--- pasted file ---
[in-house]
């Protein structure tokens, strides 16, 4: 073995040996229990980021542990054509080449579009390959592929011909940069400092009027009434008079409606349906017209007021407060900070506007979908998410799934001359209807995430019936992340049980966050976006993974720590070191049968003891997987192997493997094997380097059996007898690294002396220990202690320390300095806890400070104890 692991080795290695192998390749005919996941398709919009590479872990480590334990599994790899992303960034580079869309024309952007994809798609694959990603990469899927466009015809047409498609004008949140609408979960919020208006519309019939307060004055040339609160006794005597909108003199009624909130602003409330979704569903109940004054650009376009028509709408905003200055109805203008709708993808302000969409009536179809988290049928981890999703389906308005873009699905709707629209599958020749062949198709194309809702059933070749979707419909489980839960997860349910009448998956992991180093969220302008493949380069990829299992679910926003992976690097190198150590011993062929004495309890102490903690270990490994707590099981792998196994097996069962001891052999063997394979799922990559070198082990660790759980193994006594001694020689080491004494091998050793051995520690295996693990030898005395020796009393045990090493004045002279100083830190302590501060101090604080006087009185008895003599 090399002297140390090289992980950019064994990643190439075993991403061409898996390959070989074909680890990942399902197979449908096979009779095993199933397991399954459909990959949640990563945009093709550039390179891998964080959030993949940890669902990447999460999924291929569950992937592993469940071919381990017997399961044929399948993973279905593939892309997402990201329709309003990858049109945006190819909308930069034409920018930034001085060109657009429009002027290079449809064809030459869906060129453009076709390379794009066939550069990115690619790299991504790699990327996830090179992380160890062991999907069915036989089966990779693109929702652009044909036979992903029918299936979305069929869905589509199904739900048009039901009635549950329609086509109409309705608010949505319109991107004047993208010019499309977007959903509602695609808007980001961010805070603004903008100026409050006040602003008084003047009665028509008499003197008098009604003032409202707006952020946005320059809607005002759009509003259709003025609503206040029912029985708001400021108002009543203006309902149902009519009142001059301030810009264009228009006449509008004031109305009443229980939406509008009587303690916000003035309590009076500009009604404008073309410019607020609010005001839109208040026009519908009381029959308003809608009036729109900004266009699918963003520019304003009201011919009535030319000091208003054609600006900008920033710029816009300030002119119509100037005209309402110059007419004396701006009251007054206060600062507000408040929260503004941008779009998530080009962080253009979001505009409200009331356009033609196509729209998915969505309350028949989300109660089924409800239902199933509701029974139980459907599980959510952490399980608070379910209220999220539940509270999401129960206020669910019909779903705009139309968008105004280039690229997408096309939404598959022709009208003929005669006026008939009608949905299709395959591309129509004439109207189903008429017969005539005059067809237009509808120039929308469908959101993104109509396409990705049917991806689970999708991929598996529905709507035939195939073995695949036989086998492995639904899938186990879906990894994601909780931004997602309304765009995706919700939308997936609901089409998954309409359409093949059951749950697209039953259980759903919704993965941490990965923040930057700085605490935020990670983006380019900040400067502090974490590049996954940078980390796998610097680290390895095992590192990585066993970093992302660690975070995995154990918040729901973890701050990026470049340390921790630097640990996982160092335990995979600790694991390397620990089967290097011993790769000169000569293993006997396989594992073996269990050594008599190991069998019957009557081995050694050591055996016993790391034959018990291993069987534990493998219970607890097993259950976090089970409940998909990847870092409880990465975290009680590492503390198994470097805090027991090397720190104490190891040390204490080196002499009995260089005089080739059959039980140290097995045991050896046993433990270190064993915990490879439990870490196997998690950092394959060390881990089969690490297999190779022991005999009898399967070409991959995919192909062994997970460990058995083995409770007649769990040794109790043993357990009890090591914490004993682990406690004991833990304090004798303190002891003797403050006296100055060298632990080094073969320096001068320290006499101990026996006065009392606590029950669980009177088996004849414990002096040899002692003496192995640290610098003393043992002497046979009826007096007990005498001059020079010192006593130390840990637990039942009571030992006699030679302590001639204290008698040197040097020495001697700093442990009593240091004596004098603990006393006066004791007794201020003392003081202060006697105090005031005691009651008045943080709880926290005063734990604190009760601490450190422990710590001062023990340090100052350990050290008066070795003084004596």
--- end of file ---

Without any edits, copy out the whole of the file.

[in-house]
């Protein structure tokens, strides 16, 4: 073995040996229990980021542990054509080449579009390959592929011909940069400092009027009434008079409606349906017209007021407060900070506007979908998410799934001359209807995430019936992340049980966050976006993974720590070191049968003891997987192997493997094997380097059996007898690294002396220990202690320390300095806890400070104890 692991080795290695192998390749005919996941398709919009590479872990480590334990599994790899992303960034580079869309024309952007994809798609694959990603990469899927466009015809047409498609004008949140609408979960919020208006519309019939307060004055040339609160006794005597909108003199009624909130602003409330979704569903109940004054650009376009028509709408905003200055109805203008709708993808302000969409009536179809988290049928981890999703389906308005873009699905709707629209599958020749062949198709194309809702059933070749979707419909489980839960997860349910009448998956992991180093969220302008493949380069990829299992679910926003992976690097190198150590011993062929004495309890102490903690270990490994707590099981792998196994097996069962001891052999063997394979799922990559070198082990660790759980193994006594001694020689080491004494091998050793051995520690295996693990030898005395020796009393045990090493004045002279100083830190302590501060101090604080006087009185008895003599 090399002297140390090289992980950019064994990643190439075993991403061409898996390959070989074909680890990942399902197979449908096979009779095993199933397991399954459909990959949640990563945009093709550039390179891998964080959030993949940890669902990447999460999924291929569950992937592993469940071919381990017997399961044929399948993973279905593939892309997402990201329709309003990858049109945006190819909308930069034409920018930034001085060109657009429009002027290079449809064809030459869906060129453009076709390379794009066939550069990115690619790299991504790699990327996830090179992380160890062991999907069915036989089966990779693109929702652009044909036979992903029918299936979305069929869905589509199904739900048009039901009635549950329609086509109409309705608010949505319109991107004047993208010019499309977007959903509602695609808007980001961010805070603004903008100026409050006040602003008084003047009665028509008499003197008098009604003032409202707006952020946005320059809607005002759009509003259709003025609503206040029912029985708001400021108002009543203006309902149902009519009142001059301030810009264009228009006449509008004031109305009443229980939406509008009587303690916000003035309590009076500009009604404008073309410019607020609010005001839109208040026009519908009381029959308003809608009036729109900004266009699918963003520019304003009201011919009535030319000091208003054609600006900008920033710029816009300030002119119509100037005209309402110059007419004396701006009251007054206060600062507000408040929260503004941008779009998530080009962080253009979001505009409200009331356009033609196509729209998915969505309350028949989300109660089924409800239902199933509701029974139980459907599980959510952490399980608070379910209220999220539940509270999401129960206020669910019909779903705009139309968008105004280039690229997408096309939404598959022709009208003929005669006026008939009608949905299709395959591309129509004439109207189903008429017969005539005059067809237009509808120039929308469908959101993104109509396409990705049917991806689970999708991929598996529905709507035939195939073995695949036989086998492995639904899938186990879906990894994601909780931004997602309304765009995706919700939308997936609901089409998954309409359409093949059951749950697209039953259980759903919704993965941490990965923040930057700085605490935020990670983006380019900040400067502090974490590049996954940078980390796998610097680290390895095992590192990585066993970093992302660690975070995995154990918040729901973890701050990026470049340390921790630097640990996982160092335990995979600790694991390397620990089967290097011993790769000169000569293993006997396989594992073996269990050594008599190991069998019957009557081995050694050591055996016993790391034959018990291993069987534990493998219970607890097993259950976090089970409940998909990847870092409880990465975290009680590492503390198994470097805090027991090397720190104490190891040390204490080196002499009995260089005089080739059959039980140290097995045991050896046993433990270190064993915990490879439990870490196997998690950092394959060390881990089969690490297999190779022991005999009898399967070409991959995919192909062994997970460990058995083995409770007649769990040794109790043993357990009890090591914490004993682990406690004991833990304090004798303190002891003797403050006296100055060298632990080094073969320096001068320290006499101990026996006065009392606590029950669980009177088996004849414990002096040899002692003496192995640290610098003393043992002497046979009826007096007990005498001059020079010192006593130390840990637990039942009571030992006699030679302590001639204290008698040197040097020495001697700093442990009593240091004596004098603990006393006066004791007794201020003392003081202060006697105090005031005691009651008045943080709880926290005063734990604190009760601490450190422990710590001062023990340090100052350990050290008066070795003084004596």